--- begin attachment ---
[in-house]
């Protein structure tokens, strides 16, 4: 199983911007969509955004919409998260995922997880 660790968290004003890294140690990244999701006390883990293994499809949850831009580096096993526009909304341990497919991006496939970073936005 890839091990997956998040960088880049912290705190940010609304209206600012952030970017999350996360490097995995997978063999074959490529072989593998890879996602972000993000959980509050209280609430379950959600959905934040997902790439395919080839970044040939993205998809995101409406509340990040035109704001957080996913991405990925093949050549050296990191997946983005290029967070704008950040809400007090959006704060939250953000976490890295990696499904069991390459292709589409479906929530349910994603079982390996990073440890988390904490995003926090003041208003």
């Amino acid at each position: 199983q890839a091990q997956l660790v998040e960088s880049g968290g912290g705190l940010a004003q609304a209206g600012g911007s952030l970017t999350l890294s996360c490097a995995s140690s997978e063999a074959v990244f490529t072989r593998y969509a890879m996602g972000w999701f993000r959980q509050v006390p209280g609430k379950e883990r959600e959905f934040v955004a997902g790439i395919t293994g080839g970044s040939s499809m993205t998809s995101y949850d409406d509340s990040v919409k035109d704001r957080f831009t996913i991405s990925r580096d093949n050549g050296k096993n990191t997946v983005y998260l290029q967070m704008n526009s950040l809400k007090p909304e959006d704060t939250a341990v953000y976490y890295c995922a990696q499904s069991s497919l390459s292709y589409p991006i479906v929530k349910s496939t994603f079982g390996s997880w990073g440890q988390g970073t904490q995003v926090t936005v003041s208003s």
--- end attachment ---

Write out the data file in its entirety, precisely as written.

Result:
[in-house]
């Protein structure tokens, strides 16, 4: 199983911007969509955004919409998260995922997880 660790968290004003890294140690990244999701006390883990293994499809949850831009580096096993526009909304341990497919991006496939970073936005 890839091990997956998040960088880049912290705190940010609304209206600012952030970017999350996360490097995995997978063999074959490529072989593998890879996602972000993000959980509050209280609430379950959600959905934040997902790439395919080839970044040939993205998809995101409406509340990040035109704001957080996913991405990925093949050549050296990191997946983005290029967070704008950040809400007090959006704060939250953000976490890295990696499904069991390459292709589409479906929530349910994603079982390996990073440890988390904490995003926090003041208003």
């Amino acid at each position: 199983q890839a091990q997956l660790v998040e960088s880049g968290g912290g705190l940010a004003q609304a209206g600012g911007s952030l970017t999350l890294s996360c490097a995995s140690s997978e063999a074959v990244f490529t072989r593998y969509a890879m996602g972000w999701f993000r959980q509050v006390p209280g609430k379950e883990r959600e959905f934040v955004a997902g790439i395919t293994g080839g970044s040939s499809m993205t998809s995101y949850d409406d509340s990040v919409k035109d704001r957080f831009t996913i991405s990925r580096d093949n050549g050296k096993n990191t997946v983005y998260l290029q967070m704008n526009s950040l809400k007090p909304e959006d704060t939250a341990v953000y976490y890295c995922a990696q499904s069991s497919l390459s292709y589409p991006i479906v929530k349910s496939t994603f079982g390996s997880w990073g440890q988390g970073t904490q995003v926090t936005v003041s208003s």